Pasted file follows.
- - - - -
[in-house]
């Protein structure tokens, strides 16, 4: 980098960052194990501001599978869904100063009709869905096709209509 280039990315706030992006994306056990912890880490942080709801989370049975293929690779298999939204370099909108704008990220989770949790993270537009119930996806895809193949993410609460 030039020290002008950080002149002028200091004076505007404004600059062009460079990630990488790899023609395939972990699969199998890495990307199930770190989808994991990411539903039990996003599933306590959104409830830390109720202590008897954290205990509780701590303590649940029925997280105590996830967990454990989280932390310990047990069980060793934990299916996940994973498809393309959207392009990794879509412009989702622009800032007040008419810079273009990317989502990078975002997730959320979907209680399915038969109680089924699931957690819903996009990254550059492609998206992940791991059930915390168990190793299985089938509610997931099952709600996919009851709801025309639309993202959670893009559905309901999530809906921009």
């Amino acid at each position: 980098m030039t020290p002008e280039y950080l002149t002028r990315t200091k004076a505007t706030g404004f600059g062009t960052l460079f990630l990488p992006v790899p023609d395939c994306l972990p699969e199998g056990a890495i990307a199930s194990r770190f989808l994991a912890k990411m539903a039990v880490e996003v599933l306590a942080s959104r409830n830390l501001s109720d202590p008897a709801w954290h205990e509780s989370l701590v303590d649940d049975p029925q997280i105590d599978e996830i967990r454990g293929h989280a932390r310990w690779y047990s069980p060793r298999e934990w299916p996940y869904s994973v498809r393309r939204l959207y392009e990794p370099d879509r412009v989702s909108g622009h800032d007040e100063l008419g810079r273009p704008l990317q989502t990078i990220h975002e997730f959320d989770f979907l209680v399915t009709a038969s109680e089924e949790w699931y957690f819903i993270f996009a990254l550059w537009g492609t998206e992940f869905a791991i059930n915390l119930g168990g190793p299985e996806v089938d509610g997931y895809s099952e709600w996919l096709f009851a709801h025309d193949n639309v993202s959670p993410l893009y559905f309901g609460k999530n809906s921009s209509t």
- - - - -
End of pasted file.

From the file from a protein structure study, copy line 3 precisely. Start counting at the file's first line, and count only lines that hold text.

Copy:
């Amino acid at each position: 980098m030039t020290p002008e280039y950080l002149t002028r990315t200091k004076a505007t706030g404004f600059g062009t960052l460079f990630l990488p992006v790899p023609d395939c994306l972990p699969e199998g056990a890495i990307a199930s194990r770190f989808l994991a912890k990411m539903a039990v880490e996003v599933l306590a942080s959104r409830n830390l501001s109720d202590p008897a709801w954290h205990e509780s989370l701590v303590d649940d049975p029925q997280i105590d599978e996830i967990r454990g293929h989280a932390r310990w690779y047990s069980p060793r298999e934990w299916p996940y869904s994973v498809r393309r939204l959207y392009e990794p370099d879509r412009v989702s909108g622009h800032d007040e100063l008419g810079r273009p704008l990317q989502t990078i990220h975002e997730f959320d989770f979907l209680v399915t009709a038969s109680e089924e949790w699931y957690f819903i993270f996009a990254l550059w537009g492609t998206e992940f869905a791991i059930n915390l119930g168990g190793p299985e996806v089938d509610g997931y895809s099952e709600w996919l096709f009851a709801h025309d193949n639309v993202s959670p993410l893009y559905f309901g609460k999530n809906s921009s209509t």